Grace and Grit
Motorcycle Dispatches From Early Twentieth Century Women
by William M. Murphy
Publisher: Arbutus Press
Publication Date: April 2012
180 Pages. B&W Photos. 6"x9"
List Price: $18.95
webBikeWorld.com Book Review by Rick K.
It's simply part of human nature to think of ourselves as more innovative and inventive than any of the previous generations.
This is especially true for 21st Century denizens of the planet, who increasingly seem to disdain anything that happened farther in the past then, say, about 10 minutes ago.
That's why I get such a kick out of finding these relatively obscure motorcycle tales describing true pioneers -- riders that blazed trails we couldn't even imagine, much less experience.
They were doing things most of us haven't even thought of -- and they were doing it before our grandparents were even born.
Run your eyes through the right-hand column on this page and you'll find book reviews about the hardest of the hard-core motorcycle riders who ever lived -- people like Theresa Wallach (The Rugged Road), Fay Taylour (Queen of Speedway), Franklin Huffman (Monks and Motorcycles) and others.
These are people you have probably never heard of, but they invented the term "adventure touring" long, long before any of us knew that BMW made a GS. Before, in fact, BMW was even making motorcycles!
We're talking 100 years ago, more or less; blacktop or even "improved" roads were basically non-existent. You think hopping on an Interstate -- or even a "Blue Highway" -- and riding coast-to-coast is and adventure? Try doing it in 1910 -- that's right -- 1910. Two-wheeled transportation was brand new and that coast-to-coast ride meant plowing new trails (literally) on 3.5 horsepower machines with leather belt drive and 28" wheels.
But wait -- that's not all. Many of these true adventurers were women! In 2012, that should come as no surprise, because we're (hopefully) enlightened enough to realize the sexes are indeed equal. But 1910? This was a time when there were specific expectations for women:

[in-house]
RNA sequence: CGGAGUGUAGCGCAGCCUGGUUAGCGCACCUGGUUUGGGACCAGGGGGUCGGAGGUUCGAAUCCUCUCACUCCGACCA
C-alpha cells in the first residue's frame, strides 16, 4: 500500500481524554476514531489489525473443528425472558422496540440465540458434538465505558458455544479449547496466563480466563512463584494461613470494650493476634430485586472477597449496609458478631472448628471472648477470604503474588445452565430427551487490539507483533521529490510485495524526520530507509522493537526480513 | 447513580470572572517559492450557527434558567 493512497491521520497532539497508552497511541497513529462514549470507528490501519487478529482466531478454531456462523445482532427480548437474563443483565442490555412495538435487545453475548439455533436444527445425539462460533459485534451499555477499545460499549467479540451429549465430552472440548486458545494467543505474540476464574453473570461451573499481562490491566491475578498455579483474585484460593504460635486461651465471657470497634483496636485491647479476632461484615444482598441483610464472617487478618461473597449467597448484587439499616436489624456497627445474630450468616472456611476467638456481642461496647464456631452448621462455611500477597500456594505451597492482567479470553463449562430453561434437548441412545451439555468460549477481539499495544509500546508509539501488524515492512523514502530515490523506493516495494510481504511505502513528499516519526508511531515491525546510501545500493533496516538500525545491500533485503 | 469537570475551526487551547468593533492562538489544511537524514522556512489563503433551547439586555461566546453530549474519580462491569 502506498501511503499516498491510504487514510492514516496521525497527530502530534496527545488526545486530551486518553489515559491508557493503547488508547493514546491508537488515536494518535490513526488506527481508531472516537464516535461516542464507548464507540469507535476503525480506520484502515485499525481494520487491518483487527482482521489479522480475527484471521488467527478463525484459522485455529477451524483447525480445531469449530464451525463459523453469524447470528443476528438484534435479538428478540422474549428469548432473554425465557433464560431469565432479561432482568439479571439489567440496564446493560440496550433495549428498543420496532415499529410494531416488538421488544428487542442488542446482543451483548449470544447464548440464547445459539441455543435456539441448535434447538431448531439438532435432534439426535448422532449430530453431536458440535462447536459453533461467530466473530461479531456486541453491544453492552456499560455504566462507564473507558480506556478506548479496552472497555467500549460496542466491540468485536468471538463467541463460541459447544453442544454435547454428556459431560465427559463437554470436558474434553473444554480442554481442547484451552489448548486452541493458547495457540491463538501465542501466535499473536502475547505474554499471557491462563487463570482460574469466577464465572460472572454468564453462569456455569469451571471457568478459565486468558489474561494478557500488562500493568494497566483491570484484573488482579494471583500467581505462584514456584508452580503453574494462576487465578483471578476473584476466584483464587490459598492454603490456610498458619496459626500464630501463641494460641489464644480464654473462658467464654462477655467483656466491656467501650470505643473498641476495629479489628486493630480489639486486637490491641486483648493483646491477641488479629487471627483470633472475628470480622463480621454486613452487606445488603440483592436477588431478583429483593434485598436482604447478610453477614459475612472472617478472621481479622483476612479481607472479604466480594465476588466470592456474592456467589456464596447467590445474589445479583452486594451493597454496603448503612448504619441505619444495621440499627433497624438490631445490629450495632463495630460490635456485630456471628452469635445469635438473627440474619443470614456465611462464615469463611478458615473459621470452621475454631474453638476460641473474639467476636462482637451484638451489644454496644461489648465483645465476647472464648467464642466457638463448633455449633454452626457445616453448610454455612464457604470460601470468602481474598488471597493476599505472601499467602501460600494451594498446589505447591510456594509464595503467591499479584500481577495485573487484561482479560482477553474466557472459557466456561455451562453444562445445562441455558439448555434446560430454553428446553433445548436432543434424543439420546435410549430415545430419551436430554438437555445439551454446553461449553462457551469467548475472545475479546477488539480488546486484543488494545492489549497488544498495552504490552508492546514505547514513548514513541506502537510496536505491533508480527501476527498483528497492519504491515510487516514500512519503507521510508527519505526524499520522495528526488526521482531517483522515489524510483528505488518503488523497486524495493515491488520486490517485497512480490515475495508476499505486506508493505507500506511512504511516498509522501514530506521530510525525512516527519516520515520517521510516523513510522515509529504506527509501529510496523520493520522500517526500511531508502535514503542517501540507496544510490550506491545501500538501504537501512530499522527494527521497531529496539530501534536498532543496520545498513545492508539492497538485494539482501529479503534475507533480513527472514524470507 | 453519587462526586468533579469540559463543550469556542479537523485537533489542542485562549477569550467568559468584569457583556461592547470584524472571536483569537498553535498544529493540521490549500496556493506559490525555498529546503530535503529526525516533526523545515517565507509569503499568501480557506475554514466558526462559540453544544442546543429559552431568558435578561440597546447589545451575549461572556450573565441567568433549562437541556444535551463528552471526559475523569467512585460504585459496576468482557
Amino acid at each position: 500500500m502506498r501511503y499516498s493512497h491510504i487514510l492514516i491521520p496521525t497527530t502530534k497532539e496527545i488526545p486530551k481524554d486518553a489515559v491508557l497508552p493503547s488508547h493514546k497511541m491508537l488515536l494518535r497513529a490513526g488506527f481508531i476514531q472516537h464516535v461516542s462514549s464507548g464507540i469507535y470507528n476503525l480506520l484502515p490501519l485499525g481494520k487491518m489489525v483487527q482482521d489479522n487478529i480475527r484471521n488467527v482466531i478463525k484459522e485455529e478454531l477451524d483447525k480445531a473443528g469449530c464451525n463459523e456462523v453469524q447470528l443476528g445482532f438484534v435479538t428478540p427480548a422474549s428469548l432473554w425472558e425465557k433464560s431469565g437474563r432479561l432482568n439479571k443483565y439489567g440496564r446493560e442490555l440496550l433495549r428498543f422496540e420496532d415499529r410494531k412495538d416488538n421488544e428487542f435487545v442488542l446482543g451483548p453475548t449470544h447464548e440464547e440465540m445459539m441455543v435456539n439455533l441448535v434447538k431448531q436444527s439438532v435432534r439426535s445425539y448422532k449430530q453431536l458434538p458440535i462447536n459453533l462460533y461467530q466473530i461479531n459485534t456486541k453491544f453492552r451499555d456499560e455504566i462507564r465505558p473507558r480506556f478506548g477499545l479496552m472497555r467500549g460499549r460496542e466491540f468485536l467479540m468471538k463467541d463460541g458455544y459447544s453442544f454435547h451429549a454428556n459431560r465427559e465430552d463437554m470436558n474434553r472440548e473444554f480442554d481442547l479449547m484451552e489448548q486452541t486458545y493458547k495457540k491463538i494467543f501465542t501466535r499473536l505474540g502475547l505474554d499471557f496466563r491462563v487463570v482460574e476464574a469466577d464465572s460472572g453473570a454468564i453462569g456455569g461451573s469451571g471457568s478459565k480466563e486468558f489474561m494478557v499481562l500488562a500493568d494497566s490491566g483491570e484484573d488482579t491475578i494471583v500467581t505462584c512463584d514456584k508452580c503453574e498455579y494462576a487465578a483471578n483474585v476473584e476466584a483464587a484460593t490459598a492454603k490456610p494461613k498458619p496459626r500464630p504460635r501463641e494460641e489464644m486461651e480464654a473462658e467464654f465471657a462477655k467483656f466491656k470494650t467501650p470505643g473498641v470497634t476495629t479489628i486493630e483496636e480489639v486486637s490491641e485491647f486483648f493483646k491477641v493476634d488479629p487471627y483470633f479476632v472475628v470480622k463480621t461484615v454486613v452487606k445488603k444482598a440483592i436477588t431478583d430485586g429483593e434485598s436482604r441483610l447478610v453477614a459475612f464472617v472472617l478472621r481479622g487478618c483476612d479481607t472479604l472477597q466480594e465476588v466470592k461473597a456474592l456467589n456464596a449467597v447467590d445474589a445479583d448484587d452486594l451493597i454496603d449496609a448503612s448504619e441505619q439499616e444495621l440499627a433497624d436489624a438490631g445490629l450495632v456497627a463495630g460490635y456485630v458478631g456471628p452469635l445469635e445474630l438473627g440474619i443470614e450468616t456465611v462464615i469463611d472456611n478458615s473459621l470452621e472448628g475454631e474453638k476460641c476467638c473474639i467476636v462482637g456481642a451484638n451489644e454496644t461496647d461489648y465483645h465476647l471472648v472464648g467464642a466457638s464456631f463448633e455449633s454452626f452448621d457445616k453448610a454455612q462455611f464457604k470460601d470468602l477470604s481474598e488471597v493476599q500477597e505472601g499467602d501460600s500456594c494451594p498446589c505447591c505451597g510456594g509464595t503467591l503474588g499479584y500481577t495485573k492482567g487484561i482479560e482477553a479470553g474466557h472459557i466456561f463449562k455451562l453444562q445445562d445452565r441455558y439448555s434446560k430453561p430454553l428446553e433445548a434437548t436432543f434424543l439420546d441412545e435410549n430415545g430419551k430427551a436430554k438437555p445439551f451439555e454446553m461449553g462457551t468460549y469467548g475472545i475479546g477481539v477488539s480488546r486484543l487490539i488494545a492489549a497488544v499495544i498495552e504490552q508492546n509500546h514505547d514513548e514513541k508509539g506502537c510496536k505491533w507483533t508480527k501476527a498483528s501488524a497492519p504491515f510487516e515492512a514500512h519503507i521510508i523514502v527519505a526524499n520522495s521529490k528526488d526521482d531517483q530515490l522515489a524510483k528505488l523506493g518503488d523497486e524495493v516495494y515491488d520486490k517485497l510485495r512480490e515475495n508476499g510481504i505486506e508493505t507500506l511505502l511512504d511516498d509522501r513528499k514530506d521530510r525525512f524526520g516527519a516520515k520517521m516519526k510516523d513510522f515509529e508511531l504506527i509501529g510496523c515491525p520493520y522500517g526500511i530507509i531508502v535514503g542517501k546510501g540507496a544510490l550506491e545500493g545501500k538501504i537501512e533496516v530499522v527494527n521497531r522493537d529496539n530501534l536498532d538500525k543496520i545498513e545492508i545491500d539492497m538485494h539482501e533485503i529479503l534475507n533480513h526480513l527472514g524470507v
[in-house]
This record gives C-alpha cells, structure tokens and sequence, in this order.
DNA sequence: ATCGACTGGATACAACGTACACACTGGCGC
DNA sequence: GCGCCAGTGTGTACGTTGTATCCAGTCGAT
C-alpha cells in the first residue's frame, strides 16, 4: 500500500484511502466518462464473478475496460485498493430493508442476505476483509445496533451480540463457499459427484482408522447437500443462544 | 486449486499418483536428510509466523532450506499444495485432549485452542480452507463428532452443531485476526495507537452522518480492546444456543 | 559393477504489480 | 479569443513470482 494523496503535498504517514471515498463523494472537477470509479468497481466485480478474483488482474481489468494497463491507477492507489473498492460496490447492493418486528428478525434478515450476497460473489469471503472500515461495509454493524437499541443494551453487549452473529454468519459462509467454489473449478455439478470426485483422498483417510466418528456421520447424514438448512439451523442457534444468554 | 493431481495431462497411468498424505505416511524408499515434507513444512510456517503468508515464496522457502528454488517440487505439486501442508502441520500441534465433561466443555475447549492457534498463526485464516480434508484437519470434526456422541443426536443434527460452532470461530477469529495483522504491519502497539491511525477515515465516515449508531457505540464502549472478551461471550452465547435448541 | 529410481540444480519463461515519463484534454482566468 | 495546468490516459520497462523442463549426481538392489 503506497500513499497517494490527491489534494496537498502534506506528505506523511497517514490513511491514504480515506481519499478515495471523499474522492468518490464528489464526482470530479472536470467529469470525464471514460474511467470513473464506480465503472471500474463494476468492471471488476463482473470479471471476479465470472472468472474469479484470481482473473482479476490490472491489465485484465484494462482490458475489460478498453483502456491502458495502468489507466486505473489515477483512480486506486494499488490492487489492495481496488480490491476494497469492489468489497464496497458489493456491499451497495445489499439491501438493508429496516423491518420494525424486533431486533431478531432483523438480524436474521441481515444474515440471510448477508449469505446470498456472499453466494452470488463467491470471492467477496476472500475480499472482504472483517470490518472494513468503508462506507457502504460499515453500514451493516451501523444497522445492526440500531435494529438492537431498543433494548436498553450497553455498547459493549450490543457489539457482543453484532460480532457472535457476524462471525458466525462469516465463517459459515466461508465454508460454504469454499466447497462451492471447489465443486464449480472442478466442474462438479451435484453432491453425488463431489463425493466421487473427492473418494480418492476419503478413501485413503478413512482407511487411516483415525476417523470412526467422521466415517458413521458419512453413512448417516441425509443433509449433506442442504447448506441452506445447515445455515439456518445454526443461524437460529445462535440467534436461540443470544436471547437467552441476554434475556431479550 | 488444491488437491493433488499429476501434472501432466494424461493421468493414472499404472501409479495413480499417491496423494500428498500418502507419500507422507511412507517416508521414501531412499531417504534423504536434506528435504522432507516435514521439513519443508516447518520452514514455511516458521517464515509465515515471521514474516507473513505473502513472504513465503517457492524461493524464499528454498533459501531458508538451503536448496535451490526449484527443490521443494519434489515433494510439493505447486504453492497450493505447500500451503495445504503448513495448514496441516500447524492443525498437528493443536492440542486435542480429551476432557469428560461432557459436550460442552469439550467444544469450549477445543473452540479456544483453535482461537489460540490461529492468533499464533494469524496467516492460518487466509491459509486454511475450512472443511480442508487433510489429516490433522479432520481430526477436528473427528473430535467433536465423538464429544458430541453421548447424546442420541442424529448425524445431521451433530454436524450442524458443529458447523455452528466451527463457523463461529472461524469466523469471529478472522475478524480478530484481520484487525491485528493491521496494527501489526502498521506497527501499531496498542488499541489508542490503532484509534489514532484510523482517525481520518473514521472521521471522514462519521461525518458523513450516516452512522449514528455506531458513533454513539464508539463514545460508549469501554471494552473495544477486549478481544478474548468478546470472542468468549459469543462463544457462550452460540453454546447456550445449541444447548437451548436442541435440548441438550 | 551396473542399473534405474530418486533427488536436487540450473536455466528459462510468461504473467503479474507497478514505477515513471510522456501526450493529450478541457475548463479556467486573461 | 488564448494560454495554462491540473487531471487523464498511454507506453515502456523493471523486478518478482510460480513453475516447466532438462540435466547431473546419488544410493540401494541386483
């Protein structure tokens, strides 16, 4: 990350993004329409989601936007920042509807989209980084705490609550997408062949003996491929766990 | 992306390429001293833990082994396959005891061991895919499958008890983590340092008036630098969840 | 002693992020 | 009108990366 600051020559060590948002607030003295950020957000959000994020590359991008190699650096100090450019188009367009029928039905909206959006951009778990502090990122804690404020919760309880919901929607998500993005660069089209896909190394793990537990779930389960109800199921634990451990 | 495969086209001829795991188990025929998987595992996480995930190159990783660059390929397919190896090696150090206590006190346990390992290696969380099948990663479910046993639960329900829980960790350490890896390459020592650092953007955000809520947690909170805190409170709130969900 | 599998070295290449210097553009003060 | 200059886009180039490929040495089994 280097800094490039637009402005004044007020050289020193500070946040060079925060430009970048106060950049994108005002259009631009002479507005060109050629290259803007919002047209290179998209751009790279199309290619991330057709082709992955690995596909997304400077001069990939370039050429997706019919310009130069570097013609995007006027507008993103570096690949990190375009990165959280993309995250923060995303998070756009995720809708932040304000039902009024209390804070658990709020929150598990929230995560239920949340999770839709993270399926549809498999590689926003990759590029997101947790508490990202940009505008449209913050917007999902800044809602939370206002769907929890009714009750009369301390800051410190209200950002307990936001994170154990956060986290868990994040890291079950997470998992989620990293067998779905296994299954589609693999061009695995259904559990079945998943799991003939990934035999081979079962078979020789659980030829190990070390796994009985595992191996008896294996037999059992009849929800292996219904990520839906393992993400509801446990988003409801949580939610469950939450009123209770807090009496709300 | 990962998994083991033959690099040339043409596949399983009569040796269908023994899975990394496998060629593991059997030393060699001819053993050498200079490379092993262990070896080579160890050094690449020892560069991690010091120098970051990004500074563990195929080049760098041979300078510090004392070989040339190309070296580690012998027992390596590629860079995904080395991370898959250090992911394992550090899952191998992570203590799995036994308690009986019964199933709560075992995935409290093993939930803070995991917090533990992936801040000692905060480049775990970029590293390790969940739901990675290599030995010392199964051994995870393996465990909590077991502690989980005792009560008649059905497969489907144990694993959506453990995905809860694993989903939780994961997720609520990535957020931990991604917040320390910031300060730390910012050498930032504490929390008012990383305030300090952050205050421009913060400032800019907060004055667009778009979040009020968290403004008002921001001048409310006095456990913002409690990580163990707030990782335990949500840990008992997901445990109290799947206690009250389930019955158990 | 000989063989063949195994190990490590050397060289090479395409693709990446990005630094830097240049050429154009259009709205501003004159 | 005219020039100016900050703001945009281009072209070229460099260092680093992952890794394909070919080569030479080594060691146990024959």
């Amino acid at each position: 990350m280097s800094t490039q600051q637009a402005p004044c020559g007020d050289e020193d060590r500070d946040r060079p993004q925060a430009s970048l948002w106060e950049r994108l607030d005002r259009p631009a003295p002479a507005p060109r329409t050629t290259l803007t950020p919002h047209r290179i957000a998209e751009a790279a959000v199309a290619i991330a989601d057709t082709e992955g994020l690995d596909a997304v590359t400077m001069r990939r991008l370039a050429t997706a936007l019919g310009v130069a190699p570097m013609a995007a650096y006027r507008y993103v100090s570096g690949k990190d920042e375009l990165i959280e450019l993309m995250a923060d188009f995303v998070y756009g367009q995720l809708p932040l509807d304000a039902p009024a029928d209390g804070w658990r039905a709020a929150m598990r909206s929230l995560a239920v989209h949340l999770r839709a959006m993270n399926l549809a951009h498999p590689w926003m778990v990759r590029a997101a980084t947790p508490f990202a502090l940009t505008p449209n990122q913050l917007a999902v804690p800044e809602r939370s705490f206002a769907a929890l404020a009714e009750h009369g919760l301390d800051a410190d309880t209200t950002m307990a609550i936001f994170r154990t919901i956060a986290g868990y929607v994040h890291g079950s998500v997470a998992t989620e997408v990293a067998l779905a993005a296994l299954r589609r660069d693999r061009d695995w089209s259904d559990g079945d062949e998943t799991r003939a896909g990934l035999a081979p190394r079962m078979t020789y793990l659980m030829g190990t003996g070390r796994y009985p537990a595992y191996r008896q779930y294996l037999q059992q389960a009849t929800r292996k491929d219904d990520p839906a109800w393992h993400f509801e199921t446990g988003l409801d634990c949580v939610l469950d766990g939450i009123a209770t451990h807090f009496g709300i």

" 'Proper' girls of this time, especially in urban America and Great Britain, spend much of their days in 'correct' clothing, engaged in pursuits such as sewing, reading, playing the piano, and other genteel pastimes which guaranteed that they would not get dirty, sunburned or exposed to unsavory persona and behavior' ".
Grace and Grit: Motorcycle Dispatches From Early Twentieth Century Women by William M. Murphy is a very detailed and well-researched book that describes just how some of these "proper girls" completely smashed any and all of the expected norms of behavior to follow their dream.
Murphy first takes us on a well-documented survey of the U.S. landscape of 1900 to 1920, describing a time that none of us remember or could imagine. Once you were off the cobblestone streets of the big city, even by a few miles, you were riding in the same conditions experienced by the original pioneers on horseback.
This history of American road development is an interesting story in its own right, but it then leads into a discussion of the American "love affair" with the motorcycle. The second half of the book then describes "The Victorian Girls Breaking All the Rules", including detailed histories of Della Crewe, Effie and Avis Hotchkiss and the Van Buren sisters and their incredible around-America two-wheeled adventures.
Their barrier-breaking stories are very detailed and comprehensive and they basically put to shame any modern-day adventurer with that $20,000+ motorcycle, cell phone and modern conveniences. And these women did it purely for the challenge.
The shock for the modern reader comes from our assumption that we know it all and have done it all, only to discover that our efforts are puny in comparison. Thanks to Arbutus Press and William M. Murphy for bringing these stories to the attention of modern motorcyclists!
Review Date: March 2012
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